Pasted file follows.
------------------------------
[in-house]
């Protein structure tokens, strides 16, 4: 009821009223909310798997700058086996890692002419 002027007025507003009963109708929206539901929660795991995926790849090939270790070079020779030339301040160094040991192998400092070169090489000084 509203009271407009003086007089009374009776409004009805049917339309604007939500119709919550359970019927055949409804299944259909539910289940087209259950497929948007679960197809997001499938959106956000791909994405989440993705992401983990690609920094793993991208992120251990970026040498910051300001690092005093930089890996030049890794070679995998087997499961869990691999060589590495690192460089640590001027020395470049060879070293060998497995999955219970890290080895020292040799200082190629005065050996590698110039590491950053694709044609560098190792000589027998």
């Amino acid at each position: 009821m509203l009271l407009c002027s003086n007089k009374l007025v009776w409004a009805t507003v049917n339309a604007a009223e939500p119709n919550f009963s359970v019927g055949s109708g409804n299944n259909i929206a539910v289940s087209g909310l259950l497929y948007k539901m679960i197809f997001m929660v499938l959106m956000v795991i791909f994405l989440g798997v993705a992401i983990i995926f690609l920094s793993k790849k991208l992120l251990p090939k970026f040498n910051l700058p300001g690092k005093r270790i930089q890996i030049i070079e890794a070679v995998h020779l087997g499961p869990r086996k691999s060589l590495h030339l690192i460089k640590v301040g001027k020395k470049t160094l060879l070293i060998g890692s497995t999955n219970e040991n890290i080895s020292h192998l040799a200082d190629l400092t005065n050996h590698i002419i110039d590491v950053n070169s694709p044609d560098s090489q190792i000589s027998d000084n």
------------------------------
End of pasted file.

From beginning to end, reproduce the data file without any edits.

[in-house]
């Protein structure tokens, strides 16, 4: 009821009223909310798997700058086996890692002419 002027007025507003009963109708929206539901929660795991995926790849090939270790070079020779030339301040160094040991192998400092070169090489000084 509203009271407009003086007089009374009776409004009805049917339309604007939500119709919550359970019927055949409804299944259909539910289940087209259950497929948007679960197809997001499938959106956000791909994405989440993705992401983990690609920094793993991208992120251990970026040498910051300001690092005093930089890996030049890794070679995998087997499961869990691999060589590495690192460089640590001027020395470049060879070293060998497995999955219970890290080895020292040799200082190629005065050996590698110039590491950053694709044609560098190792000589027998």
């Amino acid at each position: 009821m509203l009271l407009c002027s003086n007089k009374l007025v009776w409004a009805t507003v049917n339309a604007a009223e939500p119709n919550f009963s359970v019927g055949s109708g409804n299944n259909i929206a539910v289940s087209g909310l259950l497929y948007k539901m679960i197809f997001m929660v499938l959106m956000v795991i791909f994405l989440g798997v993705a992401i983990i995926f690609l920094s793993k790849k991208l992120l251990p090939k970026f040498n910051l700058p300001g690092k005093r270790i930089q890996i030049i070079e890794a070679v995998h020779l087997g499961p869990r086996k691999s060589l590495h030339l690192i460089k640590v301040g001027k020395k470049t160094l060879l070293i060998g890692s497995t999955n219970e040991n890290i080895s020292h192998l040799a200082d190629l400092t005065n050996h590698i002419i110039d590491v950053n070169s694709p044609d560098s090489q190792i000589s027998d000084n």